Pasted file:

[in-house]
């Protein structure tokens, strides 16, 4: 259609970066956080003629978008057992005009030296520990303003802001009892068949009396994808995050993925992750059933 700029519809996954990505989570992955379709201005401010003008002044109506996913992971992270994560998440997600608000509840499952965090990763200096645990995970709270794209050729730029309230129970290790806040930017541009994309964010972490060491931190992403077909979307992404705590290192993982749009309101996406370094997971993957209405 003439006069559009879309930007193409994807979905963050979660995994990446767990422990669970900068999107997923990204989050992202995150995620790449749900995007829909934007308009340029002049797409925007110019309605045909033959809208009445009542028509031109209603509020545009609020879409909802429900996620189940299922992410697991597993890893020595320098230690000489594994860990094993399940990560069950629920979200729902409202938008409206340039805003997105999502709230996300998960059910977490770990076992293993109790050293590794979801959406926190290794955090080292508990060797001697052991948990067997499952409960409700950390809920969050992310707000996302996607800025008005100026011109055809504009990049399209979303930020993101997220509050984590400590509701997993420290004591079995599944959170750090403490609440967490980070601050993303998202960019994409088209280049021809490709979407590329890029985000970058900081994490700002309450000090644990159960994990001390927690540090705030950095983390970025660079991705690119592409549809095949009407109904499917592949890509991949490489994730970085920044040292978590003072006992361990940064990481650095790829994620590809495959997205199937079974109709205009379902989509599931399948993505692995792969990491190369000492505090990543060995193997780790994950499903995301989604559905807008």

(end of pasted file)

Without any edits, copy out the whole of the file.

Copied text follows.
[in-house]
């Protein structure tokens, strides 16, 4: 259609970066956080003629978008057992005009030296520990303003802001009892068949009396994808995050993925992750059933 700029519809996954990505989570992955379709201005401010003008002044109506996913992971992270994560998440997600608000509840499952965090990763200096645990995970709270794209050729730029309230129970290790806040930017541009994309964010972490060491931190992403077909979307992404705590290192993982749009309101996406370094997971993957209405 003439006069559009879309930007193409994807979905963050979660995994990446767990422990669970900068999107997923990204989050992202995150995620790449749900995007829909934007308009340029002049797409925007110019309605045909033959809208009445009542028509031109209603509020545009609020879409909802429900996620189940299922992410697991597993890893020595320098230690000489594994860990094993399940990560069950629920979200729902409202938008409206340039805003997105999502709230996300998960059910977490770990076992293993109790050293590794979801959406926190290794955090080292508990060797001697052991948990067997499952409960409700950390809920969050992310707000996302996607800025008005100026011109055809504009990049399209979303930020993101997220509050984590400590509701997993420290004591079995599944959170750090403490609440967490980070601050993303998202960019994409088209280049021809490709979407590329890029985000970058900081994490700002309450000090644990159960994990001390927690540090705030950095983390970025660079991705690119592409549809095949009407109904499917592949890509991949490489994730970085920044040292978590003072006992361990940064990481650095790829994620590809495959997205199937079974109709205009379902989509599931399948993505692995792969990491190369000492505090990543060995193997780790994950499903995301989604559905807008």